July 1941

Jul

22

1941

Mussolini plays at war

German soldiers manning an anti aircraft gun overlooking an Italian port.

Dummy air raids continue at Rome. It was the Duce who personally ordered an air raid in the capital every time there is one in Naples. He does this because he wants to give the country the impression that a war is taking place. He has also ordered that at the first opportunity anti-aircraft guns should fire in order to make it more exciting.

Jul

21

1941

First German Air Raid on Moscow

A Russian Anti Aircraft position in Moscow, July 1941.

The main objectives were apparently the railway station, industrial areas and aerodromes. Several large fires were caused by enemy aircraft which flew over at a medium height. The Soviet A.A. defences, of which a large proportion were light anti – aircraft guns, put up what was described as ” an impressive show.”

Jul

20

1941

‘V for Victory’ widespread across Europe

Churchill enthusiastically adopted the 'V sign' apparently unaware that this version had different connotations to some people.

Use of fingers is a good idea – and on the 6 p.m. news they gave us a vivid account of how it is being exploited in thousands of ways . . . Morse code signals can be used on typewriters, trains etc. What an annoyance for the Germans.

Jul

19

1941

Trapped in the sunken HMS Umpire

A submarine of the same class as HMS Umpire - a U class British submarine from 1941 proceeding on the surface.

Even if they had not yet left the submarine, they might already have started flooding the compartment in preparation for an escape, and if the flooding had gone beyond a certain point it would be impossible to get that door open again. I listened, but could hear nothing beyond the monotonous, pitiless sound of pouring water.

Jul

18

1941

‘Birthday Greetings from Adolf’

The Blitz was far from over for many people - salvaging possessions from bombed out homes.

Estcourt Street was in a terrible state. The school had been burnt to the ground along with the Cussons shop at the top and pile of rubble was all that remained of 2 terraces of houses. The main shoping area was in ruins and it was deprived of gas, water and electricity so we had to rely on mobile kitchens for food and drink.

Jul

17

1941

Minister for Occupied Eastern Territories appointed

This German photograph of the ' deportation of the Jews in Russia' is dated 17th July 1941 and shows barefoot peasants being escorted by Romanian troops.

Hitler stated that they were faced with the task of “cutting up the giant cake according to our needs, in order to be able: first, to dominate it, second, to administer it, and third, to exploit it,” and he indicated that ruthless action was contemplated …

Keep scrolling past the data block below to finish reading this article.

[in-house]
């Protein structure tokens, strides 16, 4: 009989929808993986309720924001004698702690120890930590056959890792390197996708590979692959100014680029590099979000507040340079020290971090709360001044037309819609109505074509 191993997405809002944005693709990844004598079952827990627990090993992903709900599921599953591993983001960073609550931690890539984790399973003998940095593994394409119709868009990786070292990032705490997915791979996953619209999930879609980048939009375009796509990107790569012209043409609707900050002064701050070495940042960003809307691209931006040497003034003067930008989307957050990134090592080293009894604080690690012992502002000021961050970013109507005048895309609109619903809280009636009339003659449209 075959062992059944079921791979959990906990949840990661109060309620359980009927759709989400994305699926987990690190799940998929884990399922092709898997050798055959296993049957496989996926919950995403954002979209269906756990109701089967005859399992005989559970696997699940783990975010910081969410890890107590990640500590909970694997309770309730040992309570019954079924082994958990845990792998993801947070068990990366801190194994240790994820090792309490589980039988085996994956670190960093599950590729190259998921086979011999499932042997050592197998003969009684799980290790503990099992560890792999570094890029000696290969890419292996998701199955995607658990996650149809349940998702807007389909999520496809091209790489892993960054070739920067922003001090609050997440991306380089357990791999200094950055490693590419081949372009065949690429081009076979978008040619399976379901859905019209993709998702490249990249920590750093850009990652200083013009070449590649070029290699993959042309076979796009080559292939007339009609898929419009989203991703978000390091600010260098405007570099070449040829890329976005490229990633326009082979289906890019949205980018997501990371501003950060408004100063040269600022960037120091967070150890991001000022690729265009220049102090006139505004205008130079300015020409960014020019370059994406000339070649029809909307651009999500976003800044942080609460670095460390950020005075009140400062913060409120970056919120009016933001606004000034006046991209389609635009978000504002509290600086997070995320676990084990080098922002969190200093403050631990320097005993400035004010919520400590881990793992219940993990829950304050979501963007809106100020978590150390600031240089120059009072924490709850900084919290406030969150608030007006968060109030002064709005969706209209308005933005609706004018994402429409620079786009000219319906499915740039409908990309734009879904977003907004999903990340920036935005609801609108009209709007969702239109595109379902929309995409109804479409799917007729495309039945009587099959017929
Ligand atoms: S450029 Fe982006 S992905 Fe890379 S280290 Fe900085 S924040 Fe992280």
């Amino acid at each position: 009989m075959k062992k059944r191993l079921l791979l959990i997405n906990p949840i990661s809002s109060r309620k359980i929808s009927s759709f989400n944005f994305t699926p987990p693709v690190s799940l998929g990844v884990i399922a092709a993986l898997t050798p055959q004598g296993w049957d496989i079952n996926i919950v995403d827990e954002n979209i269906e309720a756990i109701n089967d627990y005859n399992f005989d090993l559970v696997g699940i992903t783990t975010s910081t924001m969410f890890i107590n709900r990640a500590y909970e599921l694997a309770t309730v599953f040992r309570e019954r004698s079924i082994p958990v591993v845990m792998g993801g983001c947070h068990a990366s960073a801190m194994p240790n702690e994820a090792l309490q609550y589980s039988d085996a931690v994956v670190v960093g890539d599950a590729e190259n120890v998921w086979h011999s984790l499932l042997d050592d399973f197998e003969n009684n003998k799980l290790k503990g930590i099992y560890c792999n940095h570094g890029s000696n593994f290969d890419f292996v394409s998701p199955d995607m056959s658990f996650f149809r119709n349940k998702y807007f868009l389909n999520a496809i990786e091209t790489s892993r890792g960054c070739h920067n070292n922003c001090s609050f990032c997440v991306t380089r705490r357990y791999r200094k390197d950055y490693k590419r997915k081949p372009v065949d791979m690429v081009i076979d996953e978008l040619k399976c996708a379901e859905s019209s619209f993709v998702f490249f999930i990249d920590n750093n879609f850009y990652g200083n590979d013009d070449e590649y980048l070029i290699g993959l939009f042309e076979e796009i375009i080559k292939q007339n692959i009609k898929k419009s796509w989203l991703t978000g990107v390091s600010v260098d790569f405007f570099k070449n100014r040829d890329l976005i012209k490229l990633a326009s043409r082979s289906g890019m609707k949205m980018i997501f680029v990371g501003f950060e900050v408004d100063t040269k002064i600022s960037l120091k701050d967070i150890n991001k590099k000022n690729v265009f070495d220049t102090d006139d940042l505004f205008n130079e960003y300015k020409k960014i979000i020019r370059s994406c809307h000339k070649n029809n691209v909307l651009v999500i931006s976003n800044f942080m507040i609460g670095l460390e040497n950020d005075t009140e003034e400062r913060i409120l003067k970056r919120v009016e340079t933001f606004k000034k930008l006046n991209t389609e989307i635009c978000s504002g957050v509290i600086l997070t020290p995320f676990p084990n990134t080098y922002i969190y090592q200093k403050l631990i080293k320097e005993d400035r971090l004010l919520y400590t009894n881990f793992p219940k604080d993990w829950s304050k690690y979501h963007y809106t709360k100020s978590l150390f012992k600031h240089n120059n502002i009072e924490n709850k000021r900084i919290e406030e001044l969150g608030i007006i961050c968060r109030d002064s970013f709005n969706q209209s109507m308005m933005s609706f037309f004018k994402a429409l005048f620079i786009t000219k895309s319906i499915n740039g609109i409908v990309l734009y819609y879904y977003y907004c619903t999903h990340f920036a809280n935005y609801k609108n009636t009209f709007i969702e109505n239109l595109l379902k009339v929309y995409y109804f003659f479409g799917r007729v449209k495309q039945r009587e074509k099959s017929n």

Jul

16

1941

Low level attack on Rotterdam

The view from the dorsal turret of a Blenheim bomber as bombs explode in the docks of Rotterdam during the raid on 16th July 1941.

The Blenheims passed over Rotterdam, where two warehouses and a factory were set alight, so low that one aircraft severed the cable of a derrick. Heavy anti-aircraft fire was encountered and four of our bombers were lost, two of these having scored direct hits before being shot down.

Jul

15

1941

A Uranium bomb is possible

The MAUD committee produced two reports - one on the production of power from Uranium, the other on its potential as a military weapon as an explosive.

We have now reached the conclusion that it will be possible to make an effective uranium bomb which, containing some 25 lb of active material, would be equivalent as regards destructive effect to 1,800 tons of T.N.T. and would also release large quantities of radioactive substance, which would make places near to where the bomb exploded dangerous to human life for a long period.

Jul

14

1941

“Do your worst …and we will do our best”

The end of the most intense period of the Blitz in June 1941 provided an opportunity for restoring essential services.  In many bombed out residential areas there was no rebuilding, just  the removal of debris.

But there was one thing about which there was never any doubt. The courage, the unconquerable grit and stamina of our people, showed itself from the very outset. Without that all would have failed. Upon that rock, all stood unshakable.

Jul

13

1941

The march into Russia continues

A German transport column in Russia, summer 1941. Some argue that it was the condition of the roads that saved Russia - because they slowed the German advance so much.

A vivid picture which remains of these weeks is the great clouds of yellow dust kicked up by the Russian columns attempting to retreat and by our infantry hastening in pursuit. The heat was tremendous, though interspersed with sudden showers which quickly turned the roads to mud before the sun reappeared and as quickly baked them into crumbling clay once again.